3. It is obvious that Apple has to present updated smartphone every half year, because the pattern from 2011 and 2012 is obvious: new model only drives sales for the first half year after release.

    1. And if Apple goes to a new iPhone every six months, then sales will start to slow after three months, because the new model is only three months away. With an annual release, at least the “slow quarter” only happens once per year.

  4. Apple never has and never will run on Samsung’s schedule. While it’s true that Samsung does come out with new phones very often, increasing Apple’s frequency of introducing new iPhones if they are not ready (ahem, Maps, ahem), won’t do them any good. Apple will do it on their own terms independent of anyone else. Just my 2¢ worth..

    1. Samsung also has several different phone models, with different screen sizes, different capabilities, etc. It doesn’t continue producing last year’s model (or older) as Apple does.

      It takes Apple a couple of months just to complete its international rollout and clear out backlogged orders once a new iPhone is released. So based on a semi-annual release schedule, Apple would only have about 3 months of “normal” sales before it is introducing the next iPhone and again experiencing product shortages.

      The final nail in this rumor’s coffin is that Apple would lose substantial free PR by releasing two iPhones/year. It can’t possibly innovate hardware that quickly and maintain quality, and it’s not necessary for people to buy a new iPhone to get the latest OS (unlike with Android/Samsung phones). iPhone release events would become very ho-hum and Apple would lose the excitement which drives iPhone sales.

  5. Might be why apple has cut some orders, to make less of the product making way for cyclical upgrades to keep in inventory. Tim is good with production rankings. Just a thought

      1. I hate English. Merriam-Webster.com says:

        Definition of BIANNUAL
        1: occurring twice a year

        Definition of SEMIANNUAL
        1: occurring every six months or twice a year

        Definition of BIENNIAL
        1: occurring every two years

        BICAMERAL
        1: having, consisting of, or based on two legislative chambers

        Definition of BIFURCATE
        1: to cause to divide into two branches or parts

        Definition of BIKINI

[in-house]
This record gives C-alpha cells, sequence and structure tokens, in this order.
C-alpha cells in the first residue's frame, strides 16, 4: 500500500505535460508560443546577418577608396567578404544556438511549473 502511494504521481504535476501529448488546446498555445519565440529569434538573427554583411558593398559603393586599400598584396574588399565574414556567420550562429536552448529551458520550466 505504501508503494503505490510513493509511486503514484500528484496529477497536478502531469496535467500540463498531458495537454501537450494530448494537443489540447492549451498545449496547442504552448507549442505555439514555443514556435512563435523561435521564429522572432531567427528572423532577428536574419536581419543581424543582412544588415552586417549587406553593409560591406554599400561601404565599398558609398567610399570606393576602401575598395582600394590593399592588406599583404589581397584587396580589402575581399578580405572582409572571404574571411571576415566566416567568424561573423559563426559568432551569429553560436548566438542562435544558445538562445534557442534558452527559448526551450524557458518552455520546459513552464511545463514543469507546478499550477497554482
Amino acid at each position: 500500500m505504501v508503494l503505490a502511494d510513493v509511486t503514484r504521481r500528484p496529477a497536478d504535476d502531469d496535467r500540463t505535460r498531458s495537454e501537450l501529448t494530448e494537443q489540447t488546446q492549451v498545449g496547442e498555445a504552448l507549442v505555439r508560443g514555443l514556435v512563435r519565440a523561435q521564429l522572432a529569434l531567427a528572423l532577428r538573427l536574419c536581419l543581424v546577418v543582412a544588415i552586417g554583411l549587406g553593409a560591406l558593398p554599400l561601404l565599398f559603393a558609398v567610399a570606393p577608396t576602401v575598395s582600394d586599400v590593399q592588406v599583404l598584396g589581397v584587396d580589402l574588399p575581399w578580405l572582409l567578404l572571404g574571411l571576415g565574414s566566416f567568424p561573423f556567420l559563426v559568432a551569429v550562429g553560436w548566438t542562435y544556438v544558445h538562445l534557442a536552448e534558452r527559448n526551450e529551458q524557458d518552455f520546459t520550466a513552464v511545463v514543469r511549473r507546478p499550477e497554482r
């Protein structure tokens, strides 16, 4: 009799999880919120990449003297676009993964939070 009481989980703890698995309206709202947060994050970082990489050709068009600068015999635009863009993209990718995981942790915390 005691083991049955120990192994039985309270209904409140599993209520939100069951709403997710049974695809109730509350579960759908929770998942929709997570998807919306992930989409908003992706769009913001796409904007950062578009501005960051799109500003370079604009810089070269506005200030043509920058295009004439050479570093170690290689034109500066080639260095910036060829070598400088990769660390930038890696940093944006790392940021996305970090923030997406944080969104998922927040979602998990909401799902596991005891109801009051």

1a : a woman’s scanty two-piece bathing suit

        Just shoot me.
        Sympathy to everyone whose first language is not English.

    1. You’re a moron, Hans.

      On OS X, simply highlight each of the following words and right-click on them and choose “Look Up in Dictionary.”

      biannual
      semiannual
      biennial
      superciliousness

          1. Or two-finger click on a Magic Trackpad.

            Or a right-click on a two-button mouse.

            Just set it up “secondary click” as desired in System Preferences, depending on what input device you use.

  6. Why should Apple have to try to keep pace with Android devices? It would be a losing battle. There are dozens of companies producing Android smartphones and each company can put the latest tech in some model smartphone. There are new Android smartphones being introduced every couple of weeks. Even an Apple iPhone being introduced every six months can’t match that pace.

    I’d think that as long as carrier contracts last for two years, an annual iPhone replacement should be more than enough. I don’t believe any smartphone goes out of date in less than a year. I think Apple would be foolish to introduce a new iPhone every six months. Apple’s higher production quantities would seem to prohibit such a thing.

      1. Then there’s the fact that almost ALL Android devices are INCAPABLE of updating to the latest version of the Android OS.

        Meanwhile: My iPod Touch 4 started with iOS 4.0 and is now running iOS 6.0.1. AND it will be running iOS 6.1 or whatever.

        Meanwhile: If you want the latest version of Android, you typically need to buy another Android device. Not good.

        Android Fragmentoid Badness.